09 January 2016, 17:32
1590 |

Eternal Alphabet: Y (yi) - Յ (յի)

Letter Յ denotes the sound [y]. At first, its phonetic meaning was confined to this, but with the lapse of time it changed. Apparently, no later than the XIII century, letter Յ got to be pronounced as [h] at the beginning of words, while in final position it was not uttered at all, except for a few words, such as հայ – “Armenian”, վայ – the exclamation "oh”, բայ – “verb”. This situation persisted until the year 1922 when, as a result of orthographic reform, letter Յ at the beginning of words was replaced by letter Հ. However, the reform affected only the Eastern Armenian language, while speakers of the Western Armenian adhered to the traditional orthography.

There are several theories about the origin of graphic form Յ. One of them belongs to linguist Ashot Abrahamyan. According to him, Յ was shaped by means of rotating the Greek letter omega (ω). From the linguistic viewpoint, this version seems strange, because there is no phonetic affinity between the two letters. However, they can be assumed to be connected at the level of symbolism. In Semitic languages, letter yod, which is consonant with Յ, is the smallest in size and is shaped like a comma. Hence comes the famous phrase of the Gospel: “Till heaven and earth pass, one jot or one tittle shall in no wise pass from the law” (Matthew 5. 18). Being the first in the Latin interpretation of the name of Jesus (Iesus), letter I in the Middle Ages was linked with the symbolism of the Son of God and was a part of many monograms of the Christ – littera minima in forma, sed maxima in sacramento, which means “the letter, the smallest in shape, but the greatest in its mysterious meaning”. Although in the Armenian alphabet letter Յ is not the smallest in size, its symbolism is similar to the Latin. In the alphabetical acrostic written by Mashtots, letter Յ stands for the word Յիսուս (Jesus) and the next letter is Ն [n], which stands for “Նազովրեցի” (Nazareth).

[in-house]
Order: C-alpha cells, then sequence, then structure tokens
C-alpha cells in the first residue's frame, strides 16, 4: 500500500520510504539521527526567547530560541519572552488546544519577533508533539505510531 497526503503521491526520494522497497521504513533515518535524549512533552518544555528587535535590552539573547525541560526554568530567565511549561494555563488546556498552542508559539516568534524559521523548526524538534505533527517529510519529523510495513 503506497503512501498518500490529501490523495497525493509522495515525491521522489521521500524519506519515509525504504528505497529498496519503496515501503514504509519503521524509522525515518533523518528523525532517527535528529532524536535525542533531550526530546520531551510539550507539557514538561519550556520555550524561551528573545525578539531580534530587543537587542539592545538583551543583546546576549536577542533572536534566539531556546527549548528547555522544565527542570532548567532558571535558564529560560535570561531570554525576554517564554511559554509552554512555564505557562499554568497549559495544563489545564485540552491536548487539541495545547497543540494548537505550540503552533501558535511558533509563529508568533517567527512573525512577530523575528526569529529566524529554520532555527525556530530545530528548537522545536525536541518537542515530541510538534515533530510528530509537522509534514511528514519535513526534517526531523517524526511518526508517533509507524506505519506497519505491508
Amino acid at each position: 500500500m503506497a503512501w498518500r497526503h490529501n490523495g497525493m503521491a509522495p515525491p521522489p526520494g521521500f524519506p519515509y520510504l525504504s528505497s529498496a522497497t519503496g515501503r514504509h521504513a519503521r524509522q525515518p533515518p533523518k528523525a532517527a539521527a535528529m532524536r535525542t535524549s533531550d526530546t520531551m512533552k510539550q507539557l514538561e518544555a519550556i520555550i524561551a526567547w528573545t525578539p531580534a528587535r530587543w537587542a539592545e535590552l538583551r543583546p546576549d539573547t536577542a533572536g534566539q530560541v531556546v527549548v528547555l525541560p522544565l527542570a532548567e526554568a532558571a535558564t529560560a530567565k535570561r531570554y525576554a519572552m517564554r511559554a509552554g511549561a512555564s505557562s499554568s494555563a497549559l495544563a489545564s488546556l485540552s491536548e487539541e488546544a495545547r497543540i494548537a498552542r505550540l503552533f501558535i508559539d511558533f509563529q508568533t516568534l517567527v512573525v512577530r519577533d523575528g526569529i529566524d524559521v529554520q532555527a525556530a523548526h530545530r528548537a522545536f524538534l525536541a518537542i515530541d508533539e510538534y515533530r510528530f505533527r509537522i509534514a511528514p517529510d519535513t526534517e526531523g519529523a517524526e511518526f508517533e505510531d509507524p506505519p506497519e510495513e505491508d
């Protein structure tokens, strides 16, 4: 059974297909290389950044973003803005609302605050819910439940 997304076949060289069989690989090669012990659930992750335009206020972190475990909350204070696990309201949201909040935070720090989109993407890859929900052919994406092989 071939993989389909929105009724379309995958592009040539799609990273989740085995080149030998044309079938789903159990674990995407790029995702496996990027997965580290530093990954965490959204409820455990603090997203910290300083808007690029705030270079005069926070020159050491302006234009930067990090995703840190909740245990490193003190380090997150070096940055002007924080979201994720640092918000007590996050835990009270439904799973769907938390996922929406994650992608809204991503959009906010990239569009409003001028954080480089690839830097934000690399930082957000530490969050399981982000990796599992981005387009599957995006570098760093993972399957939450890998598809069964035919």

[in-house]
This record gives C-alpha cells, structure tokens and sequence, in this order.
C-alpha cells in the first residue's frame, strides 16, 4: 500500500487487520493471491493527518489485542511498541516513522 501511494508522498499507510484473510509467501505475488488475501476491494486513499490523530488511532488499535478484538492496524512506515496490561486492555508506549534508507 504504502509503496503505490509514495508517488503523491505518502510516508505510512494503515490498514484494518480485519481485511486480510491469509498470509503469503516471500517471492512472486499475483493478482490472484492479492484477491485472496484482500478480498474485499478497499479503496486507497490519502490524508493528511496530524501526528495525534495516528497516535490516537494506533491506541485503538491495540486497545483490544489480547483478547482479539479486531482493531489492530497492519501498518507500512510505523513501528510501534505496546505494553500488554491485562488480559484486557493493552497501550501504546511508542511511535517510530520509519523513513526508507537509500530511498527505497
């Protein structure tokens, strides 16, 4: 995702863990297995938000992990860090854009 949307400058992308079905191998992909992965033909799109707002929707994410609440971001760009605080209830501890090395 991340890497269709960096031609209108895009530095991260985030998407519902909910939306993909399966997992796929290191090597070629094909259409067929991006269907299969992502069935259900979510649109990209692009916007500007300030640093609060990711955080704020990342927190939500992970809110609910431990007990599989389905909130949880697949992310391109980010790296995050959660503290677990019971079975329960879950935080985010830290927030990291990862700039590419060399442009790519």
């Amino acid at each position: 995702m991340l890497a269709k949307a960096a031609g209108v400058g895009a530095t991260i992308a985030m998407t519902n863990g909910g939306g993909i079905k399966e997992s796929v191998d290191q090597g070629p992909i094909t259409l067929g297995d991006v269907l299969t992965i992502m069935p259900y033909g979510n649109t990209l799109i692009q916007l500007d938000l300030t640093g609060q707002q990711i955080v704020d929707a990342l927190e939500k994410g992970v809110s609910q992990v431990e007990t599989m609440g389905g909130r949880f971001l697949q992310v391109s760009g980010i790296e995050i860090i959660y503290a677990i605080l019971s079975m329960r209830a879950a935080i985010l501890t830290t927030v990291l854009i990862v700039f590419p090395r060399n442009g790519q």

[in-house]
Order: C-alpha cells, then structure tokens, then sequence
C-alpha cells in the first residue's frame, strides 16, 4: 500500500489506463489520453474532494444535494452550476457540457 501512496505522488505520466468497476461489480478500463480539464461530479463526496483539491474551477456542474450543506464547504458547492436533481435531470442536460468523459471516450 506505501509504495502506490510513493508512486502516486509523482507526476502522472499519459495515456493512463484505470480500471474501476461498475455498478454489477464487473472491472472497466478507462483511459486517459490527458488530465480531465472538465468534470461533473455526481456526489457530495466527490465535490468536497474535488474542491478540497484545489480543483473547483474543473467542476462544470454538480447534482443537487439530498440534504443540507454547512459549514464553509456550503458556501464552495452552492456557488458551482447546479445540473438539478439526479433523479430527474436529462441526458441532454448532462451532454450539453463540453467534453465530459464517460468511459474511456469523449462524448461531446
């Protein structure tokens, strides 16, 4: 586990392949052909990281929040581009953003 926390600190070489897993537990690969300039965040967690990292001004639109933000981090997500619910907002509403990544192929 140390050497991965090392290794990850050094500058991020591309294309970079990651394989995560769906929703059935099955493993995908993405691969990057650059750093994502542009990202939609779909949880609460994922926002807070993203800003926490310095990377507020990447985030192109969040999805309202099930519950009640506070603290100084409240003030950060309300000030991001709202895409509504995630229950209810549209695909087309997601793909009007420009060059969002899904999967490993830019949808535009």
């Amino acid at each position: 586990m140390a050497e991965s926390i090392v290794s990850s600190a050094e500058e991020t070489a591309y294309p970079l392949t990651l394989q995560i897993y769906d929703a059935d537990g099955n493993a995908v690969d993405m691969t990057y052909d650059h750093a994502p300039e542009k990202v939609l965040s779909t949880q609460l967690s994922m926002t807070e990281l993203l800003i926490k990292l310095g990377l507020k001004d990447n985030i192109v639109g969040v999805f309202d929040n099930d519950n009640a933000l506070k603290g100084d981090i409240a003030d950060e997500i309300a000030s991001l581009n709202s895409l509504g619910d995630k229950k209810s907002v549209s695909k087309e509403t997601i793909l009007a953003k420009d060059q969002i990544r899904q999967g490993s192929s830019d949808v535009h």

According tolinguist Poghos Poghosyan, Mashtots placed these two letters side by side intentionally, so that they would form the phrase "Jesus of Nazareth”. The sum of the numeric values of Յ (300) and Ն (400) equals to 700. This is the number of Chrismon, the literal symbol of Christianity since the times of Constantine the Great – the monogram, composed of the Greek letters X (chi) and Ρ (rho) – the first letters of the word Christ.



See more at Aram Khachaturians "Armenian Alphabet. History and Symbolism" book

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